Just after pulling out of Rotorua, we stopped at the incredible Waiotapu mud pools nearby. The information sign at the entrance, which was clearly written by someone both deeply knowledgeable about geothermal activity and unfamiliar with layman’s terms, reads, “Acid waters attack and dissolve adjoining ground to digest many minerals in the rock, forming viscous mud pools.” I feel like there’s a way to make “acid pools attacking” sound much cooler.
The sign goes on to describe the different aspects of geothermal activity that are creating the mud pools themselves. There are two distinct features that are the opposite ends of the geothermal mud pool spectrum. The first end of the spectrum are pools fed by deep geothermal fluids that bubble straight up and create the aptly named “Champagne Pool” on the surface. At the other end of the spectrum are pools that are fed by steam and gas that boils up to 100 meters below the earth’s surface before interacting with geothermal fluid and water to create the discolouration and mud pots. All mud pools are somewhere on this spectrum, which means the effects and colour can vary widely. And I realise and accept that I may be the only person who finds this stuff interesting. Mud: lots going on under the surface.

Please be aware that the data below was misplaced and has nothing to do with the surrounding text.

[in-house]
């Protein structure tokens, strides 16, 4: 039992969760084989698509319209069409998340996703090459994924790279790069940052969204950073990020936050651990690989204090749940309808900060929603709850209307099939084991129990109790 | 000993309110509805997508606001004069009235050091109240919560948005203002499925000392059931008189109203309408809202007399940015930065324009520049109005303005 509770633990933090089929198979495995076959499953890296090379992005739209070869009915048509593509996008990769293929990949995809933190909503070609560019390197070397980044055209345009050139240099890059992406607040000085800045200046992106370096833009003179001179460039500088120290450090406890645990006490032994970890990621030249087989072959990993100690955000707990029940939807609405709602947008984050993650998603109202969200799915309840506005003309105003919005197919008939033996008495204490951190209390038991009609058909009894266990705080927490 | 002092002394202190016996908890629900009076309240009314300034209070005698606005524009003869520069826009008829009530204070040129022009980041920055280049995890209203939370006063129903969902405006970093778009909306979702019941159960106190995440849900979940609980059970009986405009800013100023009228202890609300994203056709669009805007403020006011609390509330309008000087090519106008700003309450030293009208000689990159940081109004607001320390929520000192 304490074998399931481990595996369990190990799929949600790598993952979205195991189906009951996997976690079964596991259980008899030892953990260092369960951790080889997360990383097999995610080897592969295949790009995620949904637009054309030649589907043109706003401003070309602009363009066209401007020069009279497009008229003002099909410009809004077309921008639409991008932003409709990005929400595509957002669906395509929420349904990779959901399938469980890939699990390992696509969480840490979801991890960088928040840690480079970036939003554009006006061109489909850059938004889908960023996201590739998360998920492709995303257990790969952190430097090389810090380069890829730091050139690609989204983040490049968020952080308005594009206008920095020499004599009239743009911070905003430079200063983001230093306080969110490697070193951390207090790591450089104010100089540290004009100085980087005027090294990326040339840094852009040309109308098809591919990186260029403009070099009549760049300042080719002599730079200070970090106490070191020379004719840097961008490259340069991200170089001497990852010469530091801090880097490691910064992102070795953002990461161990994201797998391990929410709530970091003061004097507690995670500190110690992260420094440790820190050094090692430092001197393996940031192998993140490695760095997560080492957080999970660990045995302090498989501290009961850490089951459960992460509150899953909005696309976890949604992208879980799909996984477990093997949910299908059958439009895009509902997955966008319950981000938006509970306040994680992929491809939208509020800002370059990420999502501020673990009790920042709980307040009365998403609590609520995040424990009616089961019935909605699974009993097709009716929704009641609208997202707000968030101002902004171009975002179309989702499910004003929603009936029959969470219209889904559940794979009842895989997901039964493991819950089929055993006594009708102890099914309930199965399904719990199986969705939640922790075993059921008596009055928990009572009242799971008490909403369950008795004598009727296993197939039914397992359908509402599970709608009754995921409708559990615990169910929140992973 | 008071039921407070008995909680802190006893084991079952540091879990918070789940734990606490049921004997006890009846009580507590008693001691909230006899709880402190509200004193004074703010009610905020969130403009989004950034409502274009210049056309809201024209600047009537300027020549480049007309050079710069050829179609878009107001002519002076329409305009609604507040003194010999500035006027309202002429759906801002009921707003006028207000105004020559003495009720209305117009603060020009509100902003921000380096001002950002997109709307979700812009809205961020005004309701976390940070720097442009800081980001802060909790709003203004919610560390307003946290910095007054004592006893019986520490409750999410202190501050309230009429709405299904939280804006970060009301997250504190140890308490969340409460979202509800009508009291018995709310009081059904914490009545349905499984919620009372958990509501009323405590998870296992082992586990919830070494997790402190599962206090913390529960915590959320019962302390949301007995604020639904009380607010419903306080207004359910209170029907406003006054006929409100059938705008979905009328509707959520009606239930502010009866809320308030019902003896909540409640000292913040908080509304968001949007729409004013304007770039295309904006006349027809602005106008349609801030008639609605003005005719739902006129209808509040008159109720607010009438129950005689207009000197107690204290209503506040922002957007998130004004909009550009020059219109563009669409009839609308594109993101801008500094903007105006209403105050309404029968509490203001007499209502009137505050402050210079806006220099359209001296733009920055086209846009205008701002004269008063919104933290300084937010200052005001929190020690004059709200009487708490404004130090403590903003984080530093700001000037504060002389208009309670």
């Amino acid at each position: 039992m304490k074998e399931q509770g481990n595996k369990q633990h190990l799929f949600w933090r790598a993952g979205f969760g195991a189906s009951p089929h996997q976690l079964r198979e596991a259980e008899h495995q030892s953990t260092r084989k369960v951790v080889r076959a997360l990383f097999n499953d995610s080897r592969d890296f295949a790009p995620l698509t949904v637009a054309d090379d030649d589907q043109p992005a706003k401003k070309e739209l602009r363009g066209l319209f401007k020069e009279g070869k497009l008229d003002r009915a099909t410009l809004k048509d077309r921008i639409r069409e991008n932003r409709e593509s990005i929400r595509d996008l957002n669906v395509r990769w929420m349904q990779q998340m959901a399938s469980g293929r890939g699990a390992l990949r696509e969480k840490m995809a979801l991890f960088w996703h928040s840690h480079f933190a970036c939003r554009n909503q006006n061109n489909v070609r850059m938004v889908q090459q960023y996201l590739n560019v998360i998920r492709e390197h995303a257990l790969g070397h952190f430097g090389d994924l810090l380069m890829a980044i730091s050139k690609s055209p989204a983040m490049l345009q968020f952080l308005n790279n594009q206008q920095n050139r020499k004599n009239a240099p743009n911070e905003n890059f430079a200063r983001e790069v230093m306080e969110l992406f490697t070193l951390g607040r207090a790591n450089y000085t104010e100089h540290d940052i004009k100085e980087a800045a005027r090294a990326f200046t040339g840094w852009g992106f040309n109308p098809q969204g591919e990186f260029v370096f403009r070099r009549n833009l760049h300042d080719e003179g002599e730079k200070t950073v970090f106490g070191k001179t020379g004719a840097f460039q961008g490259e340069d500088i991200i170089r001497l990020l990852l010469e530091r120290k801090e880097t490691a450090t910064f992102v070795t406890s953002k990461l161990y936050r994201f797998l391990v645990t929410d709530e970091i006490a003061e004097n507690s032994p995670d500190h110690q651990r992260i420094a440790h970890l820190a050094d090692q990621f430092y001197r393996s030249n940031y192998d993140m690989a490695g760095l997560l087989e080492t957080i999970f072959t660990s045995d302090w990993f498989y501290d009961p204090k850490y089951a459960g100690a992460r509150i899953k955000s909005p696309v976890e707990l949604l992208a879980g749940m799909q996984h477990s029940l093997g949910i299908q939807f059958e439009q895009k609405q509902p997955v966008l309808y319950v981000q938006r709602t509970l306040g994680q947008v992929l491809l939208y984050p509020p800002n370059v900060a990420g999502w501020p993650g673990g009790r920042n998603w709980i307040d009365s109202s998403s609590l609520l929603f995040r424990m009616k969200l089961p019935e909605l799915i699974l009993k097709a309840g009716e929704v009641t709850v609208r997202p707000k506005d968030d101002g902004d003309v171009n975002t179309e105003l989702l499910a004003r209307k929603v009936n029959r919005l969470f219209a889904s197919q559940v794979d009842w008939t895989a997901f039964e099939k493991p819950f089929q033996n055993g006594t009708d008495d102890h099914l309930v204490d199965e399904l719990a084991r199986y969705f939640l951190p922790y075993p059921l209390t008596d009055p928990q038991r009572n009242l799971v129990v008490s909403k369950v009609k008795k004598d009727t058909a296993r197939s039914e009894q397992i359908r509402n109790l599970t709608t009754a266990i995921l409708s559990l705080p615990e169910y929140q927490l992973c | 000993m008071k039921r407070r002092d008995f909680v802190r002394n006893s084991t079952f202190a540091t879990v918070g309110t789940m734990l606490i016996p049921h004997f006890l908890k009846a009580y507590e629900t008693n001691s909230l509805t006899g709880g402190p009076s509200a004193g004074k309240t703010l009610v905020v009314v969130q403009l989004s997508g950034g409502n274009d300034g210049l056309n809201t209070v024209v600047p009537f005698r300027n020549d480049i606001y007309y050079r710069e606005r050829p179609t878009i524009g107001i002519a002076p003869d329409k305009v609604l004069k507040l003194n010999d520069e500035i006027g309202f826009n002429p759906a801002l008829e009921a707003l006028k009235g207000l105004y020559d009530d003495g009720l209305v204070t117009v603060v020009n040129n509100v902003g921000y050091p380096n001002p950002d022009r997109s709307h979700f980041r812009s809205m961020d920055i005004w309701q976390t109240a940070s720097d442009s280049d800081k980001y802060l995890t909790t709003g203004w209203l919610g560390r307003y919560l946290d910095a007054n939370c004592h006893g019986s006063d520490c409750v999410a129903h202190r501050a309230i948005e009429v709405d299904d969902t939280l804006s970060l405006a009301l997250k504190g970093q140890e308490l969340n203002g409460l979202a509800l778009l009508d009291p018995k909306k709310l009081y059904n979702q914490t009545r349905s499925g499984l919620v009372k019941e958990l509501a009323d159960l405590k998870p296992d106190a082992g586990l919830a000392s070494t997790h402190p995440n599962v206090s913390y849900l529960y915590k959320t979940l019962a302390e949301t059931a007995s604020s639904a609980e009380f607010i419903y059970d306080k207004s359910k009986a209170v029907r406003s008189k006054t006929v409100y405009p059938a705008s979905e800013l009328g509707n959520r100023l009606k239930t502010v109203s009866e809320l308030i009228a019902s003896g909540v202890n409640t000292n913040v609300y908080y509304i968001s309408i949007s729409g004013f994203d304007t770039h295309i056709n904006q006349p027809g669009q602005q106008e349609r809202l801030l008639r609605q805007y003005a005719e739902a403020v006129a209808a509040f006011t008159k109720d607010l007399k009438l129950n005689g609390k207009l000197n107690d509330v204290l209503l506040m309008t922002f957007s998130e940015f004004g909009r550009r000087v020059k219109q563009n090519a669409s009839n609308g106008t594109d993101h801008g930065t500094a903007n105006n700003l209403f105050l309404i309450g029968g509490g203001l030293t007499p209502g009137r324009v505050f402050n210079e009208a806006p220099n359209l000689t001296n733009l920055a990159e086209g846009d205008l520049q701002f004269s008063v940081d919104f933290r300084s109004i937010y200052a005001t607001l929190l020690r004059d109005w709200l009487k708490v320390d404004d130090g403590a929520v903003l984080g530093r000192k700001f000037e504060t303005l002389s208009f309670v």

But the title quote for this post actually refers to our second stop of the day, Huka Falls. Huka is the Maori word for “foam,” which is very appropriate. This waterfall of the River Waikato is barrelling down the cliff face with such force that it could fill an Olympic swimming pool in 11 seconds over and over all day. It’s right outside Taupo town near Lake Taupo.
The Lake Taupo tourist information site claims Huka Falls is the “most visited and photographed natural attraction in New Zealand.” I am a little skeptical about this claim, not because Huka Falls isn’t very cool but because there are so many natural attractions in New Zealand that are amazing as well.
I have done no colour correction to these photos (or to any photos, come to that). The water is really that blue.
Title quote: Ernest Dieffenbach, naturalist